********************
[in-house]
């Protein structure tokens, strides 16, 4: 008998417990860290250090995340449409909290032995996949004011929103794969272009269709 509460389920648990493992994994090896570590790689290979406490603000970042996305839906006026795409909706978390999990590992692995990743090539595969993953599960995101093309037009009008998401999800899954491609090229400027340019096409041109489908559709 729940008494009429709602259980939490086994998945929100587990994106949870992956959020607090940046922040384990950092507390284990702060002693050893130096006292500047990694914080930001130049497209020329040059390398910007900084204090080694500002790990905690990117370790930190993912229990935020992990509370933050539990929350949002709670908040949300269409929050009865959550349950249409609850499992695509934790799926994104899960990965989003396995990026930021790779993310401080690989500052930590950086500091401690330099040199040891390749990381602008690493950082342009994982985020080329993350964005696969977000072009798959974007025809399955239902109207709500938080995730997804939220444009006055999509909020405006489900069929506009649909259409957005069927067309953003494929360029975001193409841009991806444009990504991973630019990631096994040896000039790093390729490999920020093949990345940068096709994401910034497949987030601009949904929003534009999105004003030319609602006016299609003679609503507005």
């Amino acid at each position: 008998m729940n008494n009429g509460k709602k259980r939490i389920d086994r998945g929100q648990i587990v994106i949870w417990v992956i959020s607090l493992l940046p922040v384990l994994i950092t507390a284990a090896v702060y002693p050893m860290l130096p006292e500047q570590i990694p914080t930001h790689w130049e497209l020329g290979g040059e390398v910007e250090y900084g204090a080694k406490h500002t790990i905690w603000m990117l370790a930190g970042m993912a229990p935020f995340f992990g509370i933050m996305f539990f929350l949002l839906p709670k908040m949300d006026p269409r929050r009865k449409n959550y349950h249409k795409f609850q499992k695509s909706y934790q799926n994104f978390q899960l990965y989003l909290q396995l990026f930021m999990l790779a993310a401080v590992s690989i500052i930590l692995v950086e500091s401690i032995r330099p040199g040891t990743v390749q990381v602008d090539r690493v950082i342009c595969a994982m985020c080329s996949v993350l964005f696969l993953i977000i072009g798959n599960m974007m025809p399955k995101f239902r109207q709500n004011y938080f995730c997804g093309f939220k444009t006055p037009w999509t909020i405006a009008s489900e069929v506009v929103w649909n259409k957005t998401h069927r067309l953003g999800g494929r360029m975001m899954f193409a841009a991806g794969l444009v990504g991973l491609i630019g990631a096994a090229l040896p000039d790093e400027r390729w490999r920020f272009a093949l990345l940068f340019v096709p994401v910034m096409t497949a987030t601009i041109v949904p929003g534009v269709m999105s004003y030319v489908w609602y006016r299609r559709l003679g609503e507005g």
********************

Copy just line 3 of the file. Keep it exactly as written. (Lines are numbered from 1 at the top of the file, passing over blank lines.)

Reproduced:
């Amino acid at each position: 008998m729940n008494n009429g509460k709602k259980r939490i389920d086994r998945g929100q648990i587990v994106i949870w417990v992956i959020s607090l493992l940046p922040v384990l994994i950092t507390a284990a090896v702060y002693p050893m860290l130096p006292e500047q570590i990694p914080t930001h790689w130049e497209l020329g290979g040059e390398v910007e250090y900084g204090a080694k406490h500002t790990i905690w603000m990117l370790a930190g970042m993912a229990p935020f995340f992990g509370i933050m996305f539990f929350l949002l839906p709670k908040m949300d006026p269409r929050r009865k449409n959550y349950h249409k795409f609850q499992k695509s909706y934790q799926n994104f978390q899960l990965y989003l909290q396995l990026f930021m999990l790779a993310a401080v590992s690989i500052i930590l692995v950086e500091s401690i032995r330099p040199g040891t990743v390749q990381v602008d090539r690493v950082i342009c595969a994982m985020c080329s996949v993350l964005f696969l993953i977000i072009g798959n599960m974007m025809p399955k995101f239902r109207q709500n004011y938080f995730c997804g093309f939220k444009t006055p037009w999509t909020i405006a009008s489900e069929v506009v929103w649909n259409k957005t998401h069927r067309l953003g999800g494929r360029m975001m899954f193409a841009a991806g794969l444009v990504g991973l491609i630019g990631a096994a090229l040896p000039d790093e400027r390729w490999r920020f272009a093949l990345l940068f340019v096709p994401v910034m096409t497949a987030t601009i041109v949904p929003g534009v269709m999105s004003y030319v489908w609602y006016r299609r559709l003679g609503e507005g």